Tuesday, October 11, 2016

WORD CONFUSION: The 10 Mistakes You Are Most Likely to Make When Writing Anything #mgtab


I'd like to introduce you to friend and a wonderful teacher. One that every writer can learn from, Kathryn Johnson. I coerced her into visiting....

Even the most intelligent and educated people make screamers of writing mistakes. I know this because, when I’m not writing my own stories, I teach creative writing and edit other people’s stories. Most authors would never dream of sending me a manuscript without first running it through a spell-check program and carefully eyeballing it for errors. But I see the same sorts of mistakes in grammar or spelling, time and again.  Are you among the confused when it comes to these words?

1)      Lightning: This is what we are likely to see in a thunderstorm. There is no ‘E’ in the word. Many people misspell it as ‘lightening,’ which refers to making an object weigh less or making something brighter.

2)      All right: This is the proper spelling (two words) when you wish to say that you agree or that you’re doing okay. ‘Alright’ is used informally all the time, but it has not yet been accepted into dictionaries and other standard reference sources.

3)      Lay/lie: Oh, my! So many of us have trouble with these words. Here’s a simple way to sort them out (at least, as simple as it gets). We lay down an object, but we lie down when we’re tired. Lay and lie are both present-tense verbs. But ‘lay’ requires a direct object in the sentence. (I lay the book on the table.) If there is no direct object in present tense, then the word to use is ‘lie.’ Added confusion arises with past tense and past perfect—for a review of those, see Strunk & White’s On Writing Well.

4)      Breath/breathe: We take a deep breath before diving into water. (Breath is a noun.) But when the body draws air into our lungs we breathe. (Breathe is a verb.) They can’t be used interchangeably. 

5)      Jewelry is often misspelled as jewelery. That may partially be due to a difference between the American spelling of the word and the UK version (jewellery). For the purpose of writing in the U.S., stick with jewelry.

6)      Lose/loose: Another set of words that befuddles us. The difference is in their use. Lose is a verb. (I almost never lose the car keys.) Loose is an adjective. (A tiger got loose from the zoo.)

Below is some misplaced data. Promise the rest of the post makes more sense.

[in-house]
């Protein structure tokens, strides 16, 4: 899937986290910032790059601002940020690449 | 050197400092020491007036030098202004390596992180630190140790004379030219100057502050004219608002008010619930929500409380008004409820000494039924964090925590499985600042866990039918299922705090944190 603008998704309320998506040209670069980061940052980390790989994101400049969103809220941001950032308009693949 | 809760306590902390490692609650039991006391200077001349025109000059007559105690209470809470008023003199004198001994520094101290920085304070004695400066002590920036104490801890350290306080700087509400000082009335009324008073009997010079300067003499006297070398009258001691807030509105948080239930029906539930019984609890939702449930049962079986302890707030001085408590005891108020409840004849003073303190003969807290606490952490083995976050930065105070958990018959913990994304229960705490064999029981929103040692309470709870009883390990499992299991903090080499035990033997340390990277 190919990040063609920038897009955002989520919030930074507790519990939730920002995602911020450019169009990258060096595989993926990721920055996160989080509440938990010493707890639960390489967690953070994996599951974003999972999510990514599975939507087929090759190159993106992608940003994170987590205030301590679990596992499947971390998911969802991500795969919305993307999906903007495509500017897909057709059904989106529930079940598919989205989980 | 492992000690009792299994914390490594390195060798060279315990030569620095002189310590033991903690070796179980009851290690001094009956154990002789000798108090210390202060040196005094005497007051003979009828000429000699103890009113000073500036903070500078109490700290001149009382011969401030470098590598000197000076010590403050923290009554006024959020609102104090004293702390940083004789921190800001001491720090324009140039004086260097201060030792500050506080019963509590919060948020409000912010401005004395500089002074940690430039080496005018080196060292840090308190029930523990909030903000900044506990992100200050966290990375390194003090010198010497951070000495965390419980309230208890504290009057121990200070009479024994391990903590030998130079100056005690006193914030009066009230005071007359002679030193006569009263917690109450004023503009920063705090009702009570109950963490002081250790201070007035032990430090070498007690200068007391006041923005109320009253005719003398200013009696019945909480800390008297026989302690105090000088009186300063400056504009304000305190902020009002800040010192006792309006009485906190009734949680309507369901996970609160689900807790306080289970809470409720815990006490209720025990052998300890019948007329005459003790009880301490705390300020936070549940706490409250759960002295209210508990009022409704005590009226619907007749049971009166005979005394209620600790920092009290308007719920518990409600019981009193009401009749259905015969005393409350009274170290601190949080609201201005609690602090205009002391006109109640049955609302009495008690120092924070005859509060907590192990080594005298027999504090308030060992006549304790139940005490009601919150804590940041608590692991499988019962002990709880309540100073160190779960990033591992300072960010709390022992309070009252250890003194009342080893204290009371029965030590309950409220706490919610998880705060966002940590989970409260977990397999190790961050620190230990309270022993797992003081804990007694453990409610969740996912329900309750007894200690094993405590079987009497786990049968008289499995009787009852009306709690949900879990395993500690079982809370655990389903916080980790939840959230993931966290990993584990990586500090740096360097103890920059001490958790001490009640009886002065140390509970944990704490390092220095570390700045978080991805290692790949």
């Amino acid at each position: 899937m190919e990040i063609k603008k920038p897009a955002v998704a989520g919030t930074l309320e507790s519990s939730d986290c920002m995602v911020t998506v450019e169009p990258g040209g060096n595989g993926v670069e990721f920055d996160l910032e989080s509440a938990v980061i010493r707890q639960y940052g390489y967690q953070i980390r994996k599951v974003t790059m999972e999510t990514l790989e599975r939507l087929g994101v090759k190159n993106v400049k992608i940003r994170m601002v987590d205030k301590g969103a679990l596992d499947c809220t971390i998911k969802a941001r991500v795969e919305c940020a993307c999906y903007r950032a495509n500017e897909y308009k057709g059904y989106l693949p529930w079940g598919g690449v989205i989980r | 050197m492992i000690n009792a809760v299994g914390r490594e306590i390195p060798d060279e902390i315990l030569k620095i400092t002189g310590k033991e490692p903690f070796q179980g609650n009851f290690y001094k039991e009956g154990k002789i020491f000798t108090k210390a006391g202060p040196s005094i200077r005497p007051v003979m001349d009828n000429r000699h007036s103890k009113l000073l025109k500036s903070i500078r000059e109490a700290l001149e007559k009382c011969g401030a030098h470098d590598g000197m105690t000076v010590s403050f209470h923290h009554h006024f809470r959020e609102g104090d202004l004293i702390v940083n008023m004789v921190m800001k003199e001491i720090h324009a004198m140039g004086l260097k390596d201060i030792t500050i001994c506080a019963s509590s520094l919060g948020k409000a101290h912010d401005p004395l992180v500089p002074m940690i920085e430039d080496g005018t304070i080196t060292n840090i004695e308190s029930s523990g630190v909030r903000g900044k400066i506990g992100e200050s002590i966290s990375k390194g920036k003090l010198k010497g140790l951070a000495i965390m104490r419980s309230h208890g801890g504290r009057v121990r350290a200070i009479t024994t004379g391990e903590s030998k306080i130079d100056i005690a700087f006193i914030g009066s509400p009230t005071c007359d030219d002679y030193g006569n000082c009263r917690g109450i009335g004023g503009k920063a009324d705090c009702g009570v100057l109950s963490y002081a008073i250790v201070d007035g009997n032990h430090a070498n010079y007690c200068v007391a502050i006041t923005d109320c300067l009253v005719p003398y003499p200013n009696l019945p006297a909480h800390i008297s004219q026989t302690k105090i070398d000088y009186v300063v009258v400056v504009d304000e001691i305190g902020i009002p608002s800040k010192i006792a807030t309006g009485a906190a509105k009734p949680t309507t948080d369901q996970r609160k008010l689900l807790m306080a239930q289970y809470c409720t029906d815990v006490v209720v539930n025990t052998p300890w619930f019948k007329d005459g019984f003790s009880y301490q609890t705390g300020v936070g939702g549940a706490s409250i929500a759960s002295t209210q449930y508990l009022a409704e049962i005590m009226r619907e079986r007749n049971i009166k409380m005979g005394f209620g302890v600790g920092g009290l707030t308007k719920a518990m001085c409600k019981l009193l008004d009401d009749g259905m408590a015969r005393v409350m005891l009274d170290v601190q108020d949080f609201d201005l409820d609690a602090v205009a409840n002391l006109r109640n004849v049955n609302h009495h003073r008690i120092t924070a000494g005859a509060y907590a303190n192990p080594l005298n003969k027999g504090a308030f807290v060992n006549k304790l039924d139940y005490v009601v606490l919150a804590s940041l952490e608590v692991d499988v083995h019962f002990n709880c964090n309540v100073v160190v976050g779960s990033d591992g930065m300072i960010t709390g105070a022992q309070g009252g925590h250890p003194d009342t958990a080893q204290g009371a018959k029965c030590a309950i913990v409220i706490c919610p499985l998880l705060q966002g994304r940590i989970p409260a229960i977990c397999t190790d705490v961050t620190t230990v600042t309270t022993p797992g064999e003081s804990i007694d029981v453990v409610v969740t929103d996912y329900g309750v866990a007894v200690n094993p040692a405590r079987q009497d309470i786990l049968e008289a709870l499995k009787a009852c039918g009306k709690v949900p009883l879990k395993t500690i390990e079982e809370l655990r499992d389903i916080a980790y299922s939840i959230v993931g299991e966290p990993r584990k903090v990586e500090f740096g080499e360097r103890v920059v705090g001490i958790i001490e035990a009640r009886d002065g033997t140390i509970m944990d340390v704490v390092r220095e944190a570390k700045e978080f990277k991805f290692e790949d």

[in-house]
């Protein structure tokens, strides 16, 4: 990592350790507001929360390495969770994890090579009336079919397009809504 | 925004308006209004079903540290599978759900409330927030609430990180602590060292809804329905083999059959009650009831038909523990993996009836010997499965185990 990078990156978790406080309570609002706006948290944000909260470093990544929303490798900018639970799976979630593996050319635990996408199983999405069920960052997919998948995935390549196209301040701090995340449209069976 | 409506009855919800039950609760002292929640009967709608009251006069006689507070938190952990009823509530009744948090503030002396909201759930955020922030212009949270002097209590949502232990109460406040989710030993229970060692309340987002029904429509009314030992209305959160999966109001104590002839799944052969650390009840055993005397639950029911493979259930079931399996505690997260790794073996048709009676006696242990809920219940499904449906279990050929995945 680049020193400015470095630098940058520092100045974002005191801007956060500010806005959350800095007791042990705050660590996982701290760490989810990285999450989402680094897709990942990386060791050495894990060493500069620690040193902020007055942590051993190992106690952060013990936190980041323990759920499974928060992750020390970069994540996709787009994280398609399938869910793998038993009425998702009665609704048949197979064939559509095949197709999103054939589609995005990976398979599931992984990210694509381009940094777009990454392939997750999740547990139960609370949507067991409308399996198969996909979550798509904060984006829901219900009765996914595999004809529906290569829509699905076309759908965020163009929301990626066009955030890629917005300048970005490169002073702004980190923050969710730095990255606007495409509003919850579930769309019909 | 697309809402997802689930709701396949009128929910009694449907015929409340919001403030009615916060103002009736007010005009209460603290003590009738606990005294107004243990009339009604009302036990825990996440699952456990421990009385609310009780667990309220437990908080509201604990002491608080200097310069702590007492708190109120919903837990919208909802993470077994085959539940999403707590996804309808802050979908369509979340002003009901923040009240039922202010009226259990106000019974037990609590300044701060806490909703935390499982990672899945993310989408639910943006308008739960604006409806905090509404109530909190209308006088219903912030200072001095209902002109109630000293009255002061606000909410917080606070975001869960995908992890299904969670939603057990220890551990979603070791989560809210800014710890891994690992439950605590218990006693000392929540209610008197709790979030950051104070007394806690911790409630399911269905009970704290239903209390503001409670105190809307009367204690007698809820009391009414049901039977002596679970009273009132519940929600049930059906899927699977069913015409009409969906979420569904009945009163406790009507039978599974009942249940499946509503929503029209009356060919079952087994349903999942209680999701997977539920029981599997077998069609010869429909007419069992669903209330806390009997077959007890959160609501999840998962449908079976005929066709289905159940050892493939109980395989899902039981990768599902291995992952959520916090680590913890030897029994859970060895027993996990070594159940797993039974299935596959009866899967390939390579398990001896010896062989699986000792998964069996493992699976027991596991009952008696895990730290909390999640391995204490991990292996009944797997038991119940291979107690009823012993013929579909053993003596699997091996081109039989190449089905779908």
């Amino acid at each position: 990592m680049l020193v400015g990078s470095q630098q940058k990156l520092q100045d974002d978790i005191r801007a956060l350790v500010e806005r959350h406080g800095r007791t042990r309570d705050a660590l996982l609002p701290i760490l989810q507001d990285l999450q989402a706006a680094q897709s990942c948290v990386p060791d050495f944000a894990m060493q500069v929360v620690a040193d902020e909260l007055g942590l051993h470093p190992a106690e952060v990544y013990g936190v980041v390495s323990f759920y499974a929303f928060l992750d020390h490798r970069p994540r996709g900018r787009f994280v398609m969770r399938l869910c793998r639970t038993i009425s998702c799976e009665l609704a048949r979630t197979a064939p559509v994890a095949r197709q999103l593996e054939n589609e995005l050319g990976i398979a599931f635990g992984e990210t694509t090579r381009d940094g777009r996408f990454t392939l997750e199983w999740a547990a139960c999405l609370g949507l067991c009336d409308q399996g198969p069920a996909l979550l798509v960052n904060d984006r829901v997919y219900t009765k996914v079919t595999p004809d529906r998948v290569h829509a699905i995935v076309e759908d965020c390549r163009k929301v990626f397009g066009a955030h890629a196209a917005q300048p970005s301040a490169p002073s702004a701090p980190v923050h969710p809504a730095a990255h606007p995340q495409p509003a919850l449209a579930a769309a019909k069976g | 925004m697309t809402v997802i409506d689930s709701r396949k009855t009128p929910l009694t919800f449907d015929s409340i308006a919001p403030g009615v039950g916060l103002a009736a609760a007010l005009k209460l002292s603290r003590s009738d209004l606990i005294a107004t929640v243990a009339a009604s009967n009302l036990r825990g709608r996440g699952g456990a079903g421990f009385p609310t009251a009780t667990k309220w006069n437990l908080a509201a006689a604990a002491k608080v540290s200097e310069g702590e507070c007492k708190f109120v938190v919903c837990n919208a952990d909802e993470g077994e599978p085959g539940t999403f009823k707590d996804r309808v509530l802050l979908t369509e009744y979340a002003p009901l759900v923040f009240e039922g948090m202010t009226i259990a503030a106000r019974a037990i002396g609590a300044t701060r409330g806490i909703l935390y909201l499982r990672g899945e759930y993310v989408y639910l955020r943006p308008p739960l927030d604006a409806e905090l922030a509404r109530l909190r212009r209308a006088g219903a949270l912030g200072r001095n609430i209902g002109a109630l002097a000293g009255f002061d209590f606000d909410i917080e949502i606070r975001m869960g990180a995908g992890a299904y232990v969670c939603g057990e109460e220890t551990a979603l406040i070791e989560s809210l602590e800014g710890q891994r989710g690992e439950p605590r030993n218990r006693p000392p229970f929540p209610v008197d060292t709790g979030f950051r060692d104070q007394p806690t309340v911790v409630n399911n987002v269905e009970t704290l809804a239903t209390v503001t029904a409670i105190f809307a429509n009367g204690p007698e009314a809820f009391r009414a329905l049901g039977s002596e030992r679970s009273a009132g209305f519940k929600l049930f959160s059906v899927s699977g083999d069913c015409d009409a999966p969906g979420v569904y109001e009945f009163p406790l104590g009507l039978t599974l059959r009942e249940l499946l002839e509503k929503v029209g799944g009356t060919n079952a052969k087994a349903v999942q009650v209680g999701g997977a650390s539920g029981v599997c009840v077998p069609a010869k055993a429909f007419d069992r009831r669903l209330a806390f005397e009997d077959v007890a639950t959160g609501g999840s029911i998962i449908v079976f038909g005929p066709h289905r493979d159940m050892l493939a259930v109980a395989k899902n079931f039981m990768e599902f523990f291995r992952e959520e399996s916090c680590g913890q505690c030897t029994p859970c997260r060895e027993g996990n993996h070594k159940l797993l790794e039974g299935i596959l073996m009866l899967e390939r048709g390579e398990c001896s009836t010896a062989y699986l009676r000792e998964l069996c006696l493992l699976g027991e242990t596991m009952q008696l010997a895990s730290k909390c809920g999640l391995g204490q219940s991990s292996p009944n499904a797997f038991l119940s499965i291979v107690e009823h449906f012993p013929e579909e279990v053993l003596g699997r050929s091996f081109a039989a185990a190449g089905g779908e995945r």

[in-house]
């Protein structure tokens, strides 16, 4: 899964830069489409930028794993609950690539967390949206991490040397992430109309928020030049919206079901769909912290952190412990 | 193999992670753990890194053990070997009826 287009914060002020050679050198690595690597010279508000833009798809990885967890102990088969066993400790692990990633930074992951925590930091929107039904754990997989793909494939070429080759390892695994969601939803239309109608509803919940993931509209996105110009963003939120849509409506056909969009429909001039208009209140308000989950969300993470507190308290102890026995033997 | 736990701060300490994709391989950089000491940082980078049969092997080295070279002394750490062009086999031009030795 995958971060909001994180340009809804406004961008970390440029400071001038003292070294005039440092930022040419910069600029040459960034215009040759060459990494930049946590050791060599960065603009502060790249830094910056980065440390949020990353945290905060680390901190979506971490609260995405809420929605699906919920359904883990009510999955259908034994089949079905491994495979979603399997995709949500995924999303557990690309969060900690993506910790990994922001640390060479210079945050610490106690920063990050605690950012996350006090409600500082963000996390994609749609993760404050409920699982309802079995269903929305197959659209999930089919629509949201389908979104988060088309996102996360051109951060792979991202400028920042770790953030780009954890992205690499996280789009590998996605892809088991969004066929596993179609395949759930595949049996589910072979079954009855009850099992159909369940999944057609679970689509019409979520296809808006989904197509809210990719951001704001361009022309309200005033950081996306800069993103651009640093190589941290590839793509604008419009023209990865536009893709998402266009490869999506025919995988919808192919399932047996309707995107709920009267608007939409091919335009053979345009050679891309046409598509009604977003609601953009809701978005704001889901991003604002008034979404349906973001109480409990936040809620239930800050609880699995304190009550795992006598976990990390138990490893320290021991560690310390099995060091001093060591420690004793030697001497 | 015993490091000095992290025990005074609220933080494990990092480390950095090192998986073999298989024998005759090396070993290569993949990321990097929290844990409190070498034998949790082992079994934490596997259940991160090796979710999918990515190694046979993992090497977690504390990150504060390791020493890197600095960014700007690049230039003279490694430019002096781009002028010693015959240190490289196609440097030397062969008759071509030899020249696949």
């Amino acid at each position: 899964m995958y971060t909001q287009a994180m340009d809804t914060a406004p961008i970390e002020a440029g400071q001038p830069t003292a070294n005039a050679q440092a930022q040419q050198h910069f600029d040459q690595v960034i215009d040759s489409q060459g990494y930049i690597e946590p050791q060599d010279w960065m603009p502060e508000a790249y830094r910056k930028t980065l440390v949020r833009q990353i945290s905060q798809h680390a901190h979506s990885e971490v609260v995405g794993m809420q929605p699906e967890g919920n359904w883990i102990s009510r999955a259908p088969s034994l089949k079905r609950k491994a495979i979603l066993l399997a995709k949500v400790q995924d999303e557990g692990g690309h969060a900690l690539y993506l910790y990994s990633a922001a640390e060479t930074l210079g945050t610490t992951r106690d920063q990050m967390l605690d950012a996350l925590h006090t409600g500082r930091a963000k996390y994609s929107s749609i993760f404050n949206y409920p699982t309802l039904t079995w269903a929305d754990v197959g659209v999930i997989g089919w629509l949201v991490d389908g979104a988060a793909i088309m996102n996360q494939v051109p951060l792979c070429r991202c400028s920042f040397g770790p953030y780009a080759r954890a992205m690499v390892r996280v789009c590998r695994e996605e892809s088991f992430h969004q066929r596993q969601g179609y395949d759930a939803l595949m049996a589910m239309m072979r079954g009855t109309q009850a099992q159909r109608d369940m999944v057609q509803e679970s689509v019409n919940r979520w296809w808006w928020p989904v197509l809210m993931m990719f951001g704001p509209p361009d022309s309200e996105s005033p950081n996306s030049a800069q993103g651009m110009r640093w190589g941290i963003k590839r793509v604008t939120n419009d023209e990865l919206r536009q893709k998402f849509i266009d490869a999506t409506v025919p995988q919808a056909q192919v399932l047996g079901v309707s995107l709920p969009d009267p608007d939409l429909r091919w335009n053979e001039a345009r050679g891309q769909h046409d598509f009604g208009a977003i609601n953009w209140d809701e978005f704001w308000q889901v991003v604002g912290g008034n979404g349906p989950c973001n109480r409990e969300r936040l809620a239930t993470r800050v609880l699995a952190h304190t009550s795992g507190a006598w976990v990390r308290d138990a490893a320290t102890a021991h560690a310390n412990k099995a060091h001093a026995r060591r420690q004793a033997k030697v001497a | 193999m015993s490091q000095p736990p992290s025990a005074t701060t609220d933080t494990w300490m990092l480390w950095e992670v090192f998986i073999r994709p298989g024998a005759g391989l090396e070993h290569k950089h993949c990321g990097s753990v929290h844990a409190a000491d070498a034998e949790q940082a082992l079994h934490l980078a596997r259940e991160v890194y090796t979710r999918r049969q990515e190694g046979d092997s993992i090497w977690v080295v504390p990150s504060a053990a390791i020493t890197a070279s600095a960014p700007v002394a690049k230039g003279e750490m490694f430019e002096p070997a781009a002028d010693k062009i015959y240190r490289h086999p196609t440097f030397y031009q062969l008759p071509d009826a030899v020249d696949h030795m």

7)      Forty: It’s easy to see why some people have trouble with this one. We spell the number 4 as ‘four’. So why shouldn’t we spell a related number (40) as ‘fourty’. But we don’t. The correct spelling is forty.

8)      Affect/effect: Oh, this is a nasty one. Unless we remember that, again, there’s the verb/noun difference. Affect is a verb. (Does the weather affect you?) Effect is a noun. Think of special effects in movies.

9)      Their, there, they’re: We can untangle these if we just stop and sort out the meanings. ‘Their’ indicates possession. (We visited their cabin in the woods.) ‘There’ points to a place. (The cabin is over there.) ‘They’re’ is short for ‘they are’. (They’re going hiking in the woods tomorrow.) Whenever you’re unsure, try substituting ‘they are’ in the sentence. If it works, you’ve eliminated the other two.

10)   Truly…never truely. You drop the -e to form this adverb. 



Since spelling checkers won’t catch many of these errors, it’s up to us writers to keep a wary eye for these easy-to-make mistakes. But if your eye just refuses to catch slipups in your stories, find a friend, family member or professional editor with an eagle eye to point them out to you. The cleaner your manuscripts, the more likely you are to find a publisher willing to work with you!





Kathryn Johnson, aka Mary Hart Perry, teaches fiction writing at The Writer’s Center and for the Smithsonian Associates in Washington, DC. She is a member of Mystery Writers of America, The Historical Novel Society, Sisters in Crime, and Novelists Inc.  View website

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